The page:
New Jersey Gov. Chris Christie is a polarizing figure who will need to address many doubts in voters' minds both in his state and across the country if he expects to take the GOP presidential nomination in 2016, political experts agree.
"Christie tends to stand out because he attracts extreme opinions," Monmouth University Polling Institute Director Patrick Murray told The Asbury Park Press
in Christie's home state. "You either love him or hate him."
A Monmouth poll last month
put the list of potential GOP contenders in a very tight race, with Christie ranking near the top with potential contenders like former Massachusetts Gov. Mitt Romney, Florida ex-Gov. Jeb Bush, and Dr. Ben Carson. However, Romney led with eight percent, while Christie was a point behind, coming in at seven percent with Carson, a political newcomer.
Conservative Tea Party supporters in the poll rejected Christie altogether, picking Carson, Romney and Texas Sen. Ted Cruz as their top GOP choices.
Christie's problem with such conservatives is that they don't see him as being conservative enough, said Larry Sabato, director of the University of Virginia's Center for Politics.
"It's not that they hate him, it's just that in the Republican primaries, they have better choices," Sabato said. "They have candidates who check all of the boxes."
Christie's personality might also work against him, some of his own constituents think.
"I'd be very interested to see what voters in Florida or South Carolina or Wisconsin would think of our governor," said Eric Seldner of Eatontown, N.J., who said he did not vote for the governor. "He's a stereotype of New Jersey, with a very brash attitude."
But others think that Christie's personality is what the nation wants.
"It takes a strong personality to become governor and to get things done," GOP State Assemblyman Declan O'Scanlon told The Press."There's no question that Gov. Christie is a very forceful, in-your-face person and I find that to be refreshing. Gov. Christie doesn't hesitate. He doesn't care who he pisses off as long as he's telling what he believes to be the truth."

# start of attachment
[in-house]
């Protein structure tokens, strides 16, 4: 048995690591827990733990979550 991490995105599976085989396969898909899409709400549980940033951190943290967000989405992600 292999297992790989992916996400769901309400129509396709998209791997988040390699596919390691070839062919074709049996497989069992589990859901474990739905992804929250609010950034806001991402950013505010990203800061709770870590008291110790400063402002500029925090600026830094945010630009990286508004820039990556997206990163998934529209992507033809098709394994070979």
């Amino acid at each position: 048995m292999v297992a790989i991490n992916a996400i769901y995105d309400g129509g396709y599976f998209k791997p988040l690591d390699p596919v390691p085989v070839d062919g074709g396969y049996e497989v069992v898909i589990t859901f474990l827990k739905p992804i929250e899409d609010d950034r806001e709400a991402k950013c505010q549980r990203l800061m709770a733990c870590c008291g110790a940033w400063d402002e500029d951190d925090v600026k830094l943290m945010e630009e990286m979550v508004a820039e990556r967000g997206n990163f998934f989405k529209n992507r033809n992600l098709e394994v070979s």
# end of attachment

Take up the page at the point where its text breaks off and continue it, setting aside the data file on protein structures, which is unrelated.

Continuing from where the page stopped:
Bush's announcement about exploring the possibility of a presidential run is also casting some doubts about Christie.
"The thing that Jeb Bush seems to have going for him that Chris Christie doesn't is that he's winning the 'invisible primary,'" Murray said. "That's the primary that takes place among Republican donors and the party leadership down in Washington."
But other lingering issues could come back to haunt Christie, including the doubts left after the George Washington Bridge scandal, after two of his former aides ordered lane closures in revenge for the Democratic mayor of Fort Lee, New Jersey, for not backing the governor's re-election campaign.
Christie has been cleared of being involved in the incident, and so far, there have not been signs that the scandal has changed the minds of potential Republican voters, but that may change "overnight," said Murray.
"An indictment could change this overnight, but right now people see this as a political witch hunt launched by the Democrats," Murray said.
But ultimately, Christie's outspoken personality may sell him as a candidate "in a big way," O'Scanlon told The Press. "I will not deny at all that Gov. Christie is aggressive and bold, but I think those will be assets for him going forward."
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